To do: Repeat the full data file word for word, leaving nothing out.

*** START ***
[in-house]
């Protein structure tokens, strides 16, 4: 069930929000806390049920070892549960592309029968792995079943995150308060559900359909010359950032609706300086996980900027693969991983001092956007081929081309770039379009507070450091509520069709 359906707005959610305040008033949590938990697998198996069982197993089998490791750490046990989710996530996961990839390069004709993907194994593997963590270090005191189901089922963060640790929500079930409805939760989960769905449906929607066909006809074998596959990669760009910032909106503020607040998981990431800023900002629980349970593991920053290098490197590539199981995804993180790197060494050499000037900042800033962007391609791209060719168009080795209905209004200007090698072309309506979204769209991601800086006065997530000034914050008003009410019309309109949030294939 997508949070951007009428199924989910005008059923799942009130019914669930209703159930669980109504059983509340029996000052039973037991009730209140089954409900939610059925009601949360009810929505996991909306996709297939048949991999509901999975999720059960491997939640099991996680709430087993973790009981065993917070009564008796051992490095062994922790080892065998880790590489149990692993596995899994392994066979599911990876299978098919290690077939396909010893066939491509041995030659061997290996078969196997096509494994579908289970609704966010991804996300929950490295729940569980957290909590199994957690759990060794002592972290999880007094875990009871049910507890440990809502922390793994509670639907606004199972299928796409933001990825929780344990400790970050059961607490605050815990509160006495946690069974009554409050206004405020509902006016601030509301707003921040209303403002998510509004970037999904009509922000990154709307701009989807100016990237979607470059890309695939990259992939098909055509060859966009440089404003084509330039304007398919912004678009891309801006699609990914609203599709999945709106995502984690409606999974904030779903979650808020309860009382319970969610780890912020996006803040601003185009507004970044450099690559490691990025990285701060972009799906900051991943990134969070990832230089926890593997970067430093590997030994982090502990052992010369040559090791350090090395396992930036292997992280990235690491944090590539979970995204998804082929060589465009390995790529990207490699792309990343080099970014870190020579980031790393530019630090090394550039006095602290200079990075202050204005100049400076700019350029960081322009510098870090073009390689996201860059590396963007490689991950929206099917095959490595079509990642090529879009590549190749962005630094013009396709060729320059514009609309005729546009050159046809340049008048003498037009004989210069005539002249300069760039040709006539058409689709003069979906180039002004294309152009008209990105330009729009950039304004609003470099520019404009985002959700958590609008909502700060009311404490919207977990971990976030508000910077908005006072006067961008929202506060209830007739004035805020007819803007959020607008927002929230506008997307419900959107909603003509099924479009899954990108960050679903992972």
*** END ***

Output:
[in-house]
């Protein structure tokens, strides 16, 4: 069930929000806390049920070892549960592309029968792995079943995150308060559900359909010359950032609706300086996980900027693969991983001092956007081929081309770039379009507070450091509520069709 359906707005959610305040008033949590938990697998198996069982197993089998490791750490046990989710996530996961990839390069004709993907194994593997963590270090005191189901089922963060640790929500079930409805939760989960769905449906929607066909006809074998596959990669760009910032909106503020607040998981990431800023900002629980349970593991920053290098490197590539199981995804993180790197060494050499000037900042800033962007391609791209060719168009080795209905209004200007090698072309309506979204769209991601800086006065997530000034914050008003009410019309309109949030294939 997508949070951007009428199924989910005008059923799942009130019914669930209703159930669980109504059983509340029996000052039973037991009730209140089954409900939610059925009601949360009810929505996991909306996709297939048949991999509901999975999720059960491997939640099991996680709430087993973790009981065993917070009564008796051992490095062994922790080892065998880790590489149990692993596995899994392994066979599911990876299978098919290690077939396909010893066939491509041995030659061997290996078969196997096509494994579908289970609704966010991804996300929950490295729940569980957290909590199994957690759990060794002592972290999880007094875990009871049910507890440990809502922390793994509670639907606004199972299928796409933001990825929780344990400790970050059961607490605050815990509160006495946690069974009554409050206004405020509902006016601030509301707003921040209303403002998510509004970037999904009509922000990154709307701009989807100016990237979607470059890309695939990259992939098909055509060859966009440089404003084509330039304007398919912004678009891309801006699609990914609203599709999945709106995502984690409606999974904030779903979650808020309860009382319970969610780890912020996006803040601003185009507004970044450099690559490691990025990285701060972009799906900051991943990134969070990832230089926890593997970067430093590997030994982090502990052992010369040559090791350090090395396992930036292997992280990235690491944090590539979970995204998804082929060589465009390995790529990207490699792309990343080099970014870190020579980031790393530019630090090394550039006095602290200079990075202050204005100049400076700019350029960081322009510098870090073009390689996201860059590396963007490689991950929206099917095959490595079509990642090529879009590549190749962005630094013009396709060729320059514009609309005729546009050159046809340049008048003498037009004989210069005539002249300069760039040709006539058409689709003069979906180039002004294309152009008209990105330009729009950039304004609003470099520019404009985002959700958590609008909502700060009311404490919207977990971990976030508000910077908005006072006067961008929202506060209830007739004035805020007819803007959020607008927002929230506008997307419900959107909603003509099924479009899954990108960050679903992972």